Is change coming? How Australia can navigate the gender pay gap

Closing the gender pay gap will be easier said than done.

Closing the gender pay gap will be easier said than done. Photo: Getty

The lid has been lifted on gender pay gaps at some of Australia’s biggest businesses, with publicly released data putting individual employers on notice for the first time.

Described by some as a ‘name and shame’ strategy, the Workplace Gender Equality Agency (WGEA) data makes it simple to search the difference between what men and women at particular companies earn overall.

And it’s illuminating, showing that in 62 per cent of large Australian companies, median gender pay gaps still land firmly in favour of men.

There is some good news, with about 30 per cent of companies close to parity, says Sommer Nisbet, general manager and solutions director for diversity, equity and inclusion consultancy TDC Global.

“However, there’s a real sentiment that once we start to include the CEO pay, which will be a compulsory reporting element from next year on, what we’re actually going to see is that might go backwards,” she said.

In Australia, 78 per cent of CEOs of large companies are men. 

The gap is narrowing, but not fast enough

Nisbet says the data is incredibly important in providing transparency.

However she cautions it doesn’t necessarily provide the full picture, and should be considered in conjunction with other data, such as the latest HILDA [Household, Income and Labour Dynamics in Australia] survey.

That survey showed the gender pay gap narrowing. 

In 2001, women who worked full-time earned an average of 79 per cent of what men made, rising to 86 per cent by 2021. For overall earnings, including part-time jobs, the gap was 75 per cent.

Nisbet says the pay gap is generally trending in the right direction. 

“What I think a lot of people feel is perhaps it’s not moving fast enough.”

Where to from here?

In the short term, Nisbet says organisations need to create opportunities for conversation, which could be as simple as a one-on-one coffee, or HR hosting a drop-in session to talk about women’s career progression.

“When there is no chance for a conversation, people fill in the gaps by making assumptions and that can really harm businesses.”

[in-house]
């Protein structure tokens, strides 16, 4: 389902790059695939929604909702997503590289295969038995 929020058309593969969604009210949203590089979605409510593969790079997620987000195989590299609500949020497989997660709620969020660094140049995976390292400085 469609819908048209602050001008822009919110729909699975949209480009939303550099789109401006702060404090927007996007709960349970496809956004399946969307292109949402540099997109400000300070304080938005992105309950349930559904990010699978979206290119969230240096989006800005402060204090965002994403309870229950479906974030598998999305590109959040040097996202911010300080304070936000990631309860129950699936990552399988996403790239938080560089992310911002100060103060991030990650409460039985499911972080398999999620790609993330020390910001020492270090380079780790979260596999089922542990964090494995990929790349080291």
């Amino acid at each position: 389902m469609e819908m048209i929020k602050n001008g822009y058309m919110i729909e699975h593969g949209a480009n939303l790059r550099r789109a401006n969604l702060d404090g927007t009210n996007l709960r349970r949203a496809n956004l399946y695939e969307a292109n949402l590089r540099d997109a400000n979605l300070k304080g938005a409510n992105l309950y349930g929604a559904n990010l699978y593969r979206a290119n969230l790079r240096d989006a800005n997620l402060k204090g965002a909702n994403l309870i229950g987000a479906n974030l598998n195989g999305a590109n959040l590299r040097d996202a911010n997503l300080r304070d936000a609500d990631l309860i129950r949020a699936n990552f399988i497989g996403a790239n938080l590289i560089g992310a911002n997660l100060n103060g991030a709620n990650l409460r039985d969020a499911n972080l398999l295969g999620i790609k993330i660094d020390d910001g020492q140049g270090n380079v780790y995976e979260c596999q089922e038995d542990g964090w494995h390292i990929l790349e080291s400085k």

In the longer term, companies need a strategy they can use to clearly explain to shareholders, current employees and prospective employees how they are addressing the pay gap, she says.

Getting more women into the ‘big jobs’

Nisbet says the WGEA data shows that the biggest roles – and corresponding pay packets – often go to men.

“So then what happens is on an individual basis, firms can rationalise that. Well of course the CEO’s male because he’s been with the business for 20 years. Who else would know how to steer the business as well as he does with that body of knowledge?”

It’s not to say that’s wrong, Nisbet says. However there has to be space created for more women to demonstrate their talents, and take on the larger, decision-making roles. 

Hurdles ahead?

Nisbet is concerned some organisations have looked at the WGEA data and decided they are “probably at par or slightly above par”. The risk is they might just keep plodding along.

Gemma Lloyd, co-founder and CEO of jobs platform WORK180, says while things might be heading the right way, potential hurdles such as return-to-office mandates lie ahead.

“That might then start pushing more women out of the workforce,” Lloyd said.

But she hopes greater transparency around the pay gap will get employers moving. 

“Women are now empowered with this information that they haven’t had before, and they’re going to be able to hold their employers to account.”

What women really want

In its recent What Women Want report, WORK180 found 86 per cent of candidates surveyed wanted to know what potential employers were doing to reduce and remove their gender pay gap. 

Interestingly, 55 per cent of candidates surveyed said they would still apply to a company with a poor pay gap if the company could prove its commitment to closing it.

Putting their money where their mouth is

Lloyd says the reality right now is that most employers have a pay gap.

“But really what it comes down to is: Is that employer taking it seriously? Do they have a plan to close that pay gap? Does that plan include both retention strategies and hiring strategies, career development strategies?”

Lloyd hopes the WGEA data will lead to employers “actually putting their money where their mouth is, and creating a plan and following that plan and taking real action”.

Men need to be supported, in order to create change for women.

Meanwhile Erica Hatfield, who coaches parents (mostly mothers) return to work after having children, says the dial is never going to shift unless employers support both men and women to work flexibly.

That includes men being encouraged to take paid parental leave.

“If we’re not helping the men to access flexibility, then it’s always going to be the women that are doing the heavy lifting in that space when it comes to domestic care work,” Hatfield said.

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